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Who Keeps Spam Alive? Banks!

It is often said that the love of money is the root of all evil, and in the case of spam (unsolicited commercial email) that appears to be more than true. After all, the whole reason spammers flood your inbox trying to get you to buy drugs and porn is to make money, and several reports claim that more than 90% of all email is spam.

According to research done at several universities, the easiest way to shut down spammers is to go after the banks that process payments for them. The researchers found that the number of organizations involved in spam is generally large — including the spammers themselves who generate the emails, the botnets that use unsuspecting computers to forward on spam, the hosting providers that host the websites where spam-promoted goods are purchased, and the affiliate networks that provide the technology like shopping carts and billing systems. In their research, the spam they received contained almost a billion URLs, but all these URLs led to just 45 different affiliate networks.

But the real surprise was that over 95% of all spam transactions were processed by just three banks: Azerigazbank in Azerbaijan, St Kitts & Nevis Anguilla National Bank in St Kitts & Nevis, and Norwegian-owned DnB Nord in Latvia. This is the weakest link in the chain, and if we could shut down these banks, or at least stop them from funding spammers, then the spam problem would largely go away.

All it would take is for all the other banks to refuse to do business with banks that fund spammers. If your bank won’t hand over your credit card info to a spammer bank, that would cut off the spammer’s lifeline. A similar technique has been proposed to shut down online gambling sites.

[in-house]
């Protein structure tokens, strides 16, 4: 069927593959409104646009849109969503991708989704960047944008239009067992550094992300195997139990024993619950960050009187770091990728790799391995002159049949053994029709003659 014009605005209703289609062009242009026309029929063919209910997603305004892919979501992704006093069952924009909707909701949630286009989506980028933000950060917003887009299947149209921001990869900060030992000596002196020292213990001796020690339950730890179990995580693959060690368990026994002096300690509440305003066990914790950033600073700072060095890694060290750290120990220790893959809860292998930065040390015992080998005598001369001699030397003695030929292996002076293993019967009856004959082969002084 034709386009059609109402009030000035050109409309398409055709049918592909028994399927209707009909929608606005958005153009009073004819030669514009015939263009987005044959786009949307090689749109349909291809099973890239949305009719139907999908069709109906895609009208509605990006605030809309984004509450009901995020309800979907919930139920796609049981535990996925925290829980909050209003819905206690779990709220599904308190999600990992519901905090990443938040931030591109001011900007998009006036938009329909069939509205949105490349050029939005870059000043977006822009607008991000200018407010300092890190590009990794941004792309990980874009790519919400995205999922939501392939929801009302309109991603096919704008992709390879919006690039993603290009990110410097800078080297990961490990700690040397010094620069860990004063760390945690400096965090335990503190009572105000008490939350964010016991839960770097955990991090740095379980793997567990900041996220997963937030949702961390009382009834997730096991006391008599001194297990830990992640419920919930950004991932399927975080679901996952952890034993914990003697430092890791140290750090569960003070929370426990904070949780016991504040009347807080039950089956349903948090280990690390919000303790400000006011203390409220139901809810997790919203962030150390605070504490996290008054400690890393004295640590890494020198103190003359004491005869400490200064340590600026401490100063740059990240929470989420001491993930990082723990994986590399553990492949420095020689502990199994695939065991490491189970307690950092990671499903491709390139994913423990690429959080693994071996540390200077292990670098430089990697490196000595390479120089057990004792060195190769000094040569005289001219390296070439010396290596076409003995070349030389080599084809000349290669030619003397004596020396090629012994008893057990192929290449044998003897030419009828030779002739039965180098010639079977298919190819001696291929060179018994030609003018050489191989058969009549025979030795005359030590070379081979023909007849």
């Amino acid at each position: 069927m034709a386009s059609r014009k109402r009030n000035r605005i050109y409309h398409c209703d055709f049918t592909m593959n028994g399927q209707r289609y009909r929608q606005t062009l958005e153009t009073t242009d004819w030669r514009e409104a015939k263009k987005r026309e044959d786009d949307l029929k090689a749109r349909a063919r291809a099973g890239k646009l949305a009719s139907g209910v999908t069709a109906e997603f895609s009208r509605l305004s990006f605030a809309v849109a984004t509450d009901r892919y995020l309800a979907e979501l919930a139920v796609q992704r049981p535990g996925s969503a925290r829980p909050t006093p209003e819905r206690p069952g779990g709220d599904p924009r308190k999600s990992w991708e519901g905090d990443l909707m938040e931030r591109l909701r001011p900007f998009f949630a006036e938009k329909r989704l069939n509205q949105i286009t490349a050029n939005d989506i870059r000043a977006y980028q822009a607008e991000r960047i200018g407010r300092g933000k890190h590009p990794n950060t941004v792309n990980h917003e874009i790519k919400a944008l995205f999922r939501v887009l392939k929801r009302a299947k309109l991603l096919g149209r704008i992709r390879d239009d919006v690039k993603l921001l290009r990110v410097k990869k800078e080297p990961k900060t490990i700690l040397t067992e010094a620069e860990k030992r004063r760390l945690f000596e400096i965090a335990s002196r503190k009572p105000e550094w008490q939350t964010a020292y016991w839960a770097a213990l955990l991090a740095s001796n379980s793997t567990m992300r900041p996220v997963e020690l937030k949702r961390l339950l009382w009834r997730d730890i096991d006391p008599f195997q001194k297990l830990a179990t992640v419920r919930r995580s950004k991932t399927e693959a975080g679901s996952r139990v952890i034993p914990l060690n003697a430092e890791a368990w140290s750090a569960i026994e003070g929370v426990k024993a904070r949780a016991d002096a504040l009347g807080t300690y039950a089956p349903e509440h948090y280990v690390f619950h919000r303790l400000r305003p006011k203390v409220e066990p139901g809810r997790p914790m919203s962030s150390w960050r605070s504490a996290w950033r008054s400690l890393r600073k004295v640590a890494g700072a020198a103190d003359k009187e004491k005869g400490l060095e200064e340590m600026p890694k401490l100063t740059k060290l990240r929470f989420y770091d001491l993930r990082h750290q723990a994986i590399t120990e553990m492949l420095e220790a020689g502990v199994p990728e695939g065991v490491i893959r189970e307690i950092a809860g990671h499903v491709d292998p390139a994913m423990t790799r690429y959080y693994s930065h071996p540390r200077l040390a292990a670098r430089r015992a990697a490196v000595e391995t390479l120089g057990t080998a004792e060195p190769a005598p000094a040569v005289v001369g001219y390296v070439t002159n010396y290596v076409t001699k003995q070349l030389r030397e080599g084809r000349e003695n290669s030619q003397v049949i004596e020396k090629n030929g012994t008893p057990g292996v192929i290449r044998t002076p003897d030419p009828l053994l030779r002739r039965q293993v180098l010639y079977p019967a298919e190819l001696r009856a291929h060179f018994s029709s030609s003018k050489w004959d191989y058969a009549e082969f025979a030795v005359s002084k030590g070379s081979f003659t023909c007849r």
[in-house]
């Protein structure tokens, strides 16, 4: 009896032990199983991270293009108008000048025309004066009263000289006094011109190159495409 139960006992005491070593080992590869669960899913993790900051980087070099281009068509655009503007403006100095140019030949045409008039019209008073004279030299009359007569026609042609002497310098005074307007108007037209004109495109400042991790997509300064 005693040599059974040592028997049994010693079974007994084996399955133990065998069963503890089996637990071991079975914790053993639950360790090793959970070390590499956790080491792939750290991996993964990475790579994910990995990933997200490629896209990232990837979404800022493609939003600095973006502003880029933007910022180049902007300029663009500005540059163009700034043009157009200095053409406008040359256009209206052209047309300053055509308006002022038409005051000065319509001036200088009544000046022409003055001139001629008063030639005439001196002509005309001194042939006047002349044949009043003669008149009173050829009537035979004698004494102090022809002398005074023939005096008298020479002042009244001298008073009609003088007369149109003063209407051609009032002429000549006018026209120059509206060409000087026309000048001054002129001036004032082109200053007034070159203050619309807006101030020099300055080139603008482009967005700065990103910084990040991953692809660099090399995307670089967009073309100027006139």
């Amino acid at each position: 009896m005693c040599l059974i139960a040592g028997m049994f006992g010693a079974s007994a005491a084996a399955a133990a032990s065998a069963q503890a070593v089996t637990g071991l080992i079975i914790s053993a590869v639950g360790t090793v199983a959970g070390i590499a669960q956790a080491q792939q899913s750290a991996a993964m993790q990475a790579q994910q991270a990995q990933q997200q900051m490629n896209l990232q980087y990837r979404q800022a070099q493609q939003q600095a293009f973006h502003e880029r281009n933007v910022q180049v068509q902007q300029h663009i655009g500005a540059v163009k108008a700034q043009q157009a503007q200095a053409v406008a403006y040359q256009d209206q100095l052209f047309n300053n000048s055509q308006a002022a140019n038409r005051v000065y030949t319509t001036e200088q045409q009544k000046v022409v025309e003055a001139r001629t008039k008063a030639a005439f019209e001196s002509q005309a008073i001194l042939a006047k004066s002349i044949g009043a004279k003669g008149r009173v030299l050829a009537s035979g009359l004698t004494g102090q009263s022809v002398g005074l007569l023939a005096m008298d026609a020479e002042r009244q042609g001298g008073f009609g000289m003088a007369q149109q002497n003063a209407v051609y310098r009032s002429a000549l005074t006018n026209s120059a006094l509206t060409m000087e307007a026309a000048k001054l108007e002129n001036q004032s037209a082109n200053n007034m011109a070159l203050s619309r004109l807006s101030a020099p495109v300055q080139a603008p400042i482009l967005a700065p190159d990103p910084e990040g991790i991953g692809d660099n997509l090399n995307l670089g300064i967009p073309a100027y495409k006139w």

So why haven’t the banks done this? Is it because they make too much money supporting spam?



  1. Sammy wrote:

    I think the “root of all evil” quote may be the most mis-quoted of all time. It’s the “LOVE of money”. Ya know, to be a nitpicking tool.

    Wednesday, June 1, 2011 at 11:54 am | Permalink
  2. starluna wrote:

    Good point, Sammy.

    Wednesday, June 1, 2011 at 1:14 pm | Permalink
  3. Iron Knee wrote:


    Wednesday, June 1, 2011 at 3:14 pm | Permalink
  4. No u wrote:

    meh, 99% of my spam goes right ot the junk folder and I never see it…but if you fall for that stuff you deserve to be scammed :p

    I’d rather banks spend time and money on things like not failing instead. Spam is around to remind stupid people that they are stupid 😀

    Wednesday, June 1, 2011 at 3:30 pm | Permalink
  5. Michael wrote:

    Actually, since you premised your statement with, “It is often said,” then the original version was correct. Your statement didn’t claim that those saying that money (not the love of money) was the root of all evil were correctly quoting the aphorism. Just to be an even bigger nitpicking tool. 🙂

    No U, spam and phishing (yes, I know the original article was just about spam, but the groups of people behind spam and phishing often overlap) are actually a lot more sophisticated than they were 5-10 years ago. They’re not just for stupid people (quite often the elderly) anymore. It’s actually becoming a bigger problem on the economy as a whole. There have been a number of cases where businesses have lost tens or hundreds of thousands of dollars from scams. That means lost jobs. Not only that, it’s important to look where the money goes: organized crime, quite often Russian. So unless you’re cool with human trafficking, prostitution, corruption, murder, etc., then stopping the flow of money related to spam and phishing is kind of important.

    Wednesday, June 1, 2011 at 7:56 pm | Permalink
  6. Michael wrote:

    Oh, and if you’d like to make sure banks don’t fail…here’s a solution: Repeal Gramm-Leach-Bliley, thus putting Glass-Steagall separation of investment and depository banking back into place.

    Wednesday, June 1, 2011 at 7:58 pm | Permalink
  7. Anonymous wrote:

    Michael – not on the table, I’m afraid, but a wonderful idea nonetheless.

    Thursday, June 2, 2011 at 8:14 am | Permalink
  8. Bard wrote:

    The downside is if you go after banks for this, you set a precedent for going after the banks to shut down organizations like Wikileaks

    Thursday, June 2, 2011 at 4:01 pm | Permalink
  9. Moridin wrote:

    It seems one of those 3 banks has stopped taking the spam money!/dnbnor_hjelp/status/73305600066461696 (which incidentally is also mentioned in the source article referd to in this politicalirony post.

    Thursday, June 2, 2011 at 4:41 pm | Permalink
  10. Iron Knee wrote:

    Bard, they already went after WikiLeaks through the banks — don’t need a precedent any more.

    Moridin, getting rid of one single spammer doesn’t mean they have stopped doing business with all spammers. Hopefully the bad publicity will guarantee they do.

    Thursday, June 2, 2011 at 6:44 pm | Permalink